[Gnso-epdp-team] Consensus calls, SSAC - Bundle 3
bbutler at godaddy.com
Fri Feb 15 23:41:45 UTC 2019
As requested, and after deliberating with SSAC members, here are the consensus call positions from SSAC for Bundle 3/3B. I have grouped the recommendations based on our position. We have provided comments on a few for inclusion/consideration in the report to GNSO Council. SSAC will likely provide additional comments next week as well based on the extended deadline referred to in your last correspondence.
Recommendation #5 (old #4) - Data elements to be collected by Registrars – SSAC concurs with the recommendation with the understanding that Registrars must support / process Tech Contact data if it is provided by the RNH
There is some confusion whether Recommendation 5 requires registrars to offer the Tech Contact fields to their Registered Name Holders or not. This is because Recommendation 5's table marks the Tech Contact fields as mandatory to collect, but Recommendation 5 also says "if the Registrar provides this option".
SSAC understands that there are legal requirements for collecting and transferring the Tech Contact data which will need to be discussed in the implementation phase.
SSAC believes that the ePDP Team's discussion was: Registrars MUST offer the Registered Name Holder the opportunity to provide Technical Contact data. Technical Contact data should be optional for the Registered Name Holder to provide. If Technical Contact data is provided to the registrar, the data must be provisioned to the registry. If that is what Recommendation 5 delivers, SSAC can endorse Recommendation 5. If Recommendation 5 does not deliver that, SSAC cannot endorse Recommendation 5.
Recommendation #7 (old #5)– Data elements to be transferred from Registrars to Registries – SSAC concurs with the recommendation as written
Recommendation #9 (old #7) – Contractual Compliance – SSAC concurs with the recommendation as written
Recommendation #10 (old #8) – Data Redaction – SSAC concurs with the recommendation as written
Recommendation #12 (old #9) – Organization field – SSAC concurs with the recommendation as written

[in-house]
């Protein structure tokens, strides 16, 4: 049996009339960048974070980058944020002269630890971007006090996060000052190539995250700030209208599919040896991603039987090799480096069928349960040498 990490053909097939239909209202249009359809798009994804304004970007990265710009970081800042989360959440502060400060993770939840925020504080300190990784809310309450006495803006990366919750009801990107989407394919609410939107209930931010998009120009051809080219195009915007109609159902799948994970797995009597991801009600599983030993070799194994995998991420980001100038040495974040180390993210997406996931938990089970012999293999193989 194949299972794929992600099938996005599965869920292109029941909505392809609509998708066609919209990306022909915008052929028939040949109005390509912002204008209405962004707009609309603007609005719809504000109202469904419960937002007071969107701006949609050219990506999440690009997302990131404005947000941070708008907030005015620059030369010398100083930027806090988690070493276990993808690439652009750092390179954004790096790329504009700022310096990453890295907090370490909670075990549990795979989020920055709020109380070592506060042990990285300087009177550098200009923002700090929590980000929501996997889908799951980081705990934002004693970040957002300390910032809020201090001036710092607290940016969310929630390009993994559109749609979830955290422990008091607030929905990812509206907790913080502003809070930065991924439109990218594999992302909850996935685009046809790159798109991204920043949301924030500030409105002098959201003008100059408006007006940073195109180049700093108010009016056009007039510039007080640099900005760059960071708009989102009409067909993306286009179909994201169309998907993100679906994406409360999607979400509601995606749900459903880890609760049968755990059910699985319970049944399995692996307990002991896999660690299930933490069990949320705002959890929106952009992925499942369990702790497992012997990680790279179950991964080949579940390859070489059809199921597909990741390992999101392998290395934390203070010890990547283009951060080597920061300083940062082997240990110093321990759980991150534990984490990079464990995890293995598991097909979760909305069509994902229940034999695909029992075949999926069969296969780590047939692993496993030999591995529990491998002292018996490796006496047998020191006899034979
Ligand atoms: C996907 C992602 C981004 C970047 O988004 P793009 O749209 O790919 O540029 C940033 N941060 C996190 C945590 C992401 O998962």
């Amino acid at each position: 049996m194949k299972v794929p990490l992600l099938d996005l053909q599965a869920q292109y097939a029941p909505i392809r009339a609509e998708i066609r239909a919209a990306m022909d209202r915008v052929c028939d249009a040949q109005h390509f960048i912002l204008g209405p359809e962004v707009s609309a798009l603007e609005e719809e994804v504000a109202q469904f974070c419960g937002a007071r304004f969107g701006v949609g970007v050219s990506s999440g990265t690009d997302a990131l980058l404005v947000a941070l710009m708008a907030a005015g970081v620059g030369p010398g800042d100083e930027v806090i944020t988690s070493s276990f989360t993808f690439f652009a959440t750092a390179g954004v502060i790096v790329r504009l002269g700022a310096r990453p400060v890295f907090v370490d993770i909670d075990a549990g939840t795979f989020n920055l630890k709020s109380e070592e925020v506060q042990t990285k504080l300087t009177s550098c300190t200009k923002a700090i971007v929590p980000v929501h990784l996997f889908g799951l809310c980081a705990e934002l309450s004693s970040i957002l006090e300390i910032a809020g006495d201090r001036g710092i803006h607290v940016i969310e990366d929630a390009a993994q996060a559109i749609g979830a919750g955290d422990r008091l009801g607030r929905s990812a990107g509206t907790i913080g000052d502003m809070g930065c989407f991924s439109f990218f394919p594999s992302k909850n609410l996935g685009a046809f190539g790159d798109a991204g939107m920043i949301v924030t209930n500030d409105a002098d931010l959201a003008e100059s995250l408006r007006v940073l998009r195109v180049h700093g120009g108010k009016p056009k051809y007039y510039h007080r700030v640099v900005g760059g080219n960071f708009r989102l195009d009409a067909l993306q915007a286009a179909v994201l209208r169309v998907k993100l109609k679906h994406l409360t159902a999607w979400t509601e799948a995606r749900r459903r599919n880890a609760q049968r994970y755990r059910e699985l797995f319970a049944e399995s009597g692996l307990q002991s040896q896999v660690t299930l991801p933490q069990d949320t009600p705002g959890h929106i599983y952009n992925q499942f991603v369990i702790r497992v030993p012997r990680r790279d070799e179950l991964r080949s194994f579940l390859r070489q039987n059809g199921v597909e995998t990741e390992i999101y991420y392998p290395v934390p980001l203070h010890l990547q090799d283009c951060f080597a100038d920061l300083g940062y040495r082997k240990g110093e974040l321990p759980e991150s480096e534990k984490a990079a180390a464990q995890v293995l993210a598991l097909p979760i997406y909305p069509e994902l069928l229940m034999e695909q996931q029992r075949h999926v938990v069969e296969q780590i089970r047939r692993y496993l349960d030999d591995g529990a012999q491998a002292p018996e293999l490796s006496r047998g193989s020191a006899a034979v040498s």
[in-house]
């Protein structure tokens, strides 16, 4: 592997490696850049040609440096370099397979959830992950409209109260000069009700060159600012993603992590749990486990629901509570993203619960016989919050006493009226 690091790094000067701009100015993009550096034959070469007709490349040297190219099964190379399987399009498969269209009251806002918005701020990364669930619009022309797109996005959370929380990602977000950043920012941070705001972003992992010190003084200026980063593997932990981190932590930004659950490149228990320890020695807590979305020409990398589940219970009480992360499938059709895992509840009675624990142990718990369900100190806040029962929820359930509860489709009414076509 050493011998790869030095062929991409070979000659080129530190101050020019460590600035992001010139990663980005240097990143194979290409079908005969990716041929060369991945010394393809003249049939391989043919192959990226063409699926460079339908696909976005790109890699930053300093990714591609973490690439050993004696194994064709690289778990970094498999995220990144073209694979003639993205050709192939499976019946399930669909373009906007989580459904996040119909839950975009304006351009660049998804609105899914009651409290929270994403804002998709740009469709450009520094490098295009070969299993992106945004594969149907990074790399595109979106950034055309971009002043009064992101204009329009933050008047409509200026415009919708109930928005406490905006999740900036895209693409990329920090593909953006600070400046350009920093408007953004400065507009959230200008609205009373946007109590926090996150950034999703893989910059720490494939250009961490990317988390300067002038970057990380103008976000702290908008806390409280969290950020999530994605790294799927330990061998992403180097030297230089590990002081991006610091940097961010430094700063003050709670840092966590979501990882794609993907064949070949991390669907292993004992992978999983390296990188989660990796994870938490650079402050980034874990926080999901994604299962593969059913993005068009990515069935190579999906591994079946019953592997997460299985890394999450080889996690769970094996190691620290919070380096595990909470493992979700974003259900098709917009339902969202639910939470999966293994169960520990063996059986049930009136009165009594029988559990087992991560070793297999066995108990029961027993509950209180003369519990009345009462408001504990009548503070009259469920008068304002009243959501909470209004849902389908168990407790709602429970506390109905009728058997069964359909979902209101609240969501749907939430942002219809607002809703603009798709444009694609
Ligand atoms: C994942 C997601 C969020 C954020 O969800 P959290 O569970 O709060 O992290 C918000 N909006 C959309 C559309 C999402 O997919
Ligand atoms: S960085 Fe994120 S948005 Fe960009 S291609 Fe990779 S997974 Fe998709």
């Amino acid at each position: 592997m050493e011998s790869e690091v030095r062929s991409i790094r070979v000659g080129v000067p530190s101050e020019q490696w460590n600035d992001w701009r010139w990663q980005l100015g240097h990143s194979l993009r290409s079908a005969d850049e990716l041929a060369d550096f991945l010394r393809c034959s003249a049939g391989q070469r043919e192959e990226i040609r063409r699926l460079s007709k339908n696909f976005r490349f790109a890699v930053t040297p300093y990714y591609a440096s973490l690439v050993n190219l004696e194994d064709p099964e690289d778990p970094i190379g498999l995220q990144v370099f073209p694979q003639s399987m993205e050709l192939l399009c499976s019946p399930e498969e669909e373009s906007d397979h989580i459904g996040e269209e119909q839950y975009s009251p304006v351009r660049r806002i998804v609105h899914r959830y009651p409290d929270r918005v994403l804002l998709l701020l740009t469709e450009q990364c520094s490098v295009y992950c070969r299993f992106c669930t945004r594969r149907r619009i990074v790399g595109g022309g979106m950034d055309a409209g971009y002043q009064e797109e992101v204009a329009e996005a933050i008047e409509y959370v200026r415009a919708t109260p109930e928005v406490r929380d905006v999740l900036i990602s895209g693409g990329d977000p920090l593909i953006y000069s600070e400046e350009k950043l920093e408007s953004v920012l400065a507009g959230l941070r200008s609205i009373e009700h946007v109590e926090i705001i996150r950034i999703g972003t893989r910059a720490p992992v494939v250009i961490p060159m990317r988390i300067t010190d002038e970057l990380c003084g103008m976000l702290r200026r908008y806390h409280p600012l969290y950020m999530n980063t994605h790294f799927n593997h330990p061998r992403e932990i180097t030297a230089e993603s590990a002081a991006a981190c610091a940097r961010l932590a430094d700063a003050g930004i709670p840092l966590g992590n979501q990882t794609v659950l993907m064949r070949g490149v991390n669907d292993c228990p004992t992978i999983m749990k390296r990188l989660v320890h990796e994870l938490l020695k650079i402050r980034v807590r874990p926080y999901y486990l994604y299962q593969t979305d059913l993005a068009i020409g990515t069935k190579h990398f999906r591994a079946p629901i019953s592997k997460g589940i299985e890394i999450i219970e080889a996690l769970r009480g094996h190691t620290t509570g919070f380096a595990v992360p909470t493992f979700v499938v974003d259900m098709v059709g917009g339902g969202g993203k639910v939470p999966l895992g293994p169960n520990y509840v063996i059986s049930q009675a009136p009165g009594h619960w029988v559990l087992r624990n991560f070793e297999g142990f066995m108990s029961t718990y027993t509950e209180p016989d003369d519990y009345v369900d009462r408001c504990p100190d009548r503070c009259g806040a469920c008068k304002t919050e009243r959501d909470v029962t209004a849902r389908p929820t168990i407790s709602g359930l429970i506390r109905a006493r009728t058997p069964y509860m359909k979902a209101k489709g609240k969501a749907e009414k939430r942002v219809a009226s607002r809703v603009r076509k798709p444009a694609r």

Recommendation #13 (old #10) – Email communication – SSAC concurs with the recommendation as written
Recommendation #14 – Privacy/Proxy Registrations – SSAC concurs with the recommendation as written
Recommendation #19 (old #13) - Controller Agreement – SSAC concurs with the recommendation as written
Recommendation #20 (old #14) - Responsible Parties – SSAC concurs with the recommendation as written
Recommendation #27 (old #22) – Impact on other policies – SSAC concurs with the recommendation as written
Recommendation #29 – Admin Contact Transition – SSAC concurs with the recommendation as written
Recommendation #2 –Additional Purposes – SSAC concurs with the recommendation as written
Recommendation #16 – Geographic Basis – SSAC cannot support the recommendation as written (See Below)
Recommendation #17 – Natural vs. legal – SSAC cannot support the recommendation as written (See Below)
Recommendations 16 and 17 have a negative effect on security and legitimate contactability. Recommendation 16 allows significant over-redaction of
data not required by GDPR (or other laws currently in place), and enables a race to the bottom, allowing venue-shopping without respect to the actual
location of registrars or registrants. Recommendation 17 enables ongoing redaction of information about legal persons that do not have the rights of
natural persons. These outcomes are not balanced, and are neither necessary nor desirable. We believe that better, more balanced solutions are both
legally and technically possible and should be discussed.
It is the SSAC's position that:
* Recommendation 16: Registrars and Registry Operators must be obligated to differentiate between registrants on a geographic -- i.e. legal jurisdiction basis, after a suitable implementation period.
* Recommendation 17: Registrars and Registry Operators must be obligated to differentiate between registrations of legal and natural persons, after a suitable implementation period.
Regarding Recommendation 17:
* The EPDP Team will discuss the Legal vs. Natural issue in Phase 2, and SSAC looks forward to participating in that discussion.
Should Recommendation 17 be adopted by Council, SSAC notes that the study criteria in section #2 are unbalanced and must be updated. They
assume that the main decision-making criteria are the costs and risks to contracted parties. The list is missing consideration of how policy affects